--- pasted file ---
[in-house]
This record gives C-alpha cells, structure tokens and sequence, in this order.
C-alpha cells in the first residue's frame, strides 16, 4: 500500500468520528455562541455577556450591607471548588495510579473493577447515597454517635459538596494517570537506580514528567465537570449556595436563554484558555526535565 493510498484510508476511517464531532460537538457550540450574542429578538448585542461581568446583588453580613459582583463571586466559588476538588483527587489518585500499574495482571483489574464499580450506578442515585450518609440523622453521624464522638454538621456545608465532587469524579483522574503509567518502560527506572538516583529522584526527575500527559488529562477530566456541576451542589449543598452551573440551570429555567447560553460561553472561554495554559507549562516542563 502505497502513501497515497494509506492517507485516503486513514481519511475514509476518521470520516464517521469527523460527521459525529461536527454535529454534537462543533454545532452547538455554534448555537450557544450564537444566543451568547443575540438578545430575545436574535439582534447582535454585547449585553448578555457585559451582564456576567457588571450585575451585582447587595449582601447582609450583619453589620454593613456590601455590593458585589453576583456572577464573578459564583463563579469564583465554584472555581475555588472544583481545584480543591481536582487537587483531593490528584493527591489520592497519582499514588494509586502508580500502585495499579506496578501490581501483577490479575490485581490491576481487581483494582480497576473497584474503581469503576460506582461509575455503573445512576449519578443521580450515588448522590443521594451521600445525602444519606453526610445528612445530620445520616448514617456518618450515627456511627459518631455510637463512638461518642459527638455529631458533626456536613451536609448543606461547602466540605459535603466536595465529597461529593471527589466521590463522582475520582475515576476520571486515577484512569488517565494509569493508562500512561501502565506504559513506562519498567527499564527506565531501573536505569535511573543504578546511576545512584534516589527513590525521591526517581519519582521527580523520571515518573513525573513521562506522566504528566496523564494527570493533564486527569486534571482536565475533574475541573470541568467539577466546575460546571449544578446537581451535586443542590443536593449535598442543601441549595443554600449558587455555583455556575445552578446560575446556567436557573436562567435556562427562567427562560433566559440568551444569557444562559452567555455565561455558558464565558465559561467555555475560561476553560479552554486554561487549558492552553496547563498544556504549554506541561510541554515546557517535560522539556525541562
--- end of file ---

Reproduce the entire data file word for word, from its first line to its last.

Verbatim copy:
[in-house]
This record gives C-alpha cells, structure tokens and sequence, in this order.
C-alpha cells in the first residue's frame, strides 16, 4: 500500500468520528455562541455577556450591607471548588495510579473493577447515597454517635459538596494517570537506580514528567465537570449556595436563554484558555526535565 493510498484510508476511517464531532460537538457550540450574542429578538448585542461581568446583588453580613459582583463571586466559588476538588483527587489518585500499574495482571483489574464499580450506578442515585450518609440523622453521624464522638454538621456545608465532587469524579483522574503509567518502560527506572538516583529522584526527575500527559488529562477530566456541576451542589449543598452551573440551570429555567447560553460561553472561554495554559507549562516542563 502505497502513501497515497494509506492517507485516503486513514481519511475514509476518521470520516464517521469527523460527521459525529461536527454535529454534537462543533454545532452547538455554534448555537450557544450564537444566543451568547443575540438578545430575545436574535439582534447582535454585547449585553448578555457585559451582564456576567457588571450585575451585582447587595449582601447582609450583619453589620454593613456590601455590593458585589453576583456572577464573578459564583463563579469564583465554584472555581475555588472544583481545584480543591481536582487537587483531593490528584493527591489520592497519582499514588494509586502508580500502585495499579506496578501490581501483577490479575490485581490491576481487581483494582480497576473497584474503581469503576460506582461509575455503573445512576449519578443521580450515588448522590443521594451521600445525602444519606453526610445528612445530620445520616448514617456518618450515627456511627459518631455510637463512638461518642459527638455529631458533626456536613451536609448543606461547602466540605459535603466536595465529597461529593471527589466521590463522582475520582475515576476520571486515577484512569488517565494509569493508562500512561501502565506504559513506562519498567527499564527506565531501573536505569535511573543504578546511576545512584534516589527513590525521591526517581519519582521527580523520571515518573513525573513521562506522566504528566496523564494527570493533564486527569486534571482536565475533574475541573470541568467539577466546575460546571449544578446537581451535586443542590443536593449535598442543601441549595443554600449558587455555583455556575445552578446560575446556567436557573436562567435556562427562567427562560433566559440568551444569557444562559452567555455565561455558558464565558465559561467555555475560561476553560479552554486554561487549558492552553496547563498544556504549554506541561510541554515546557517535560522539556525541562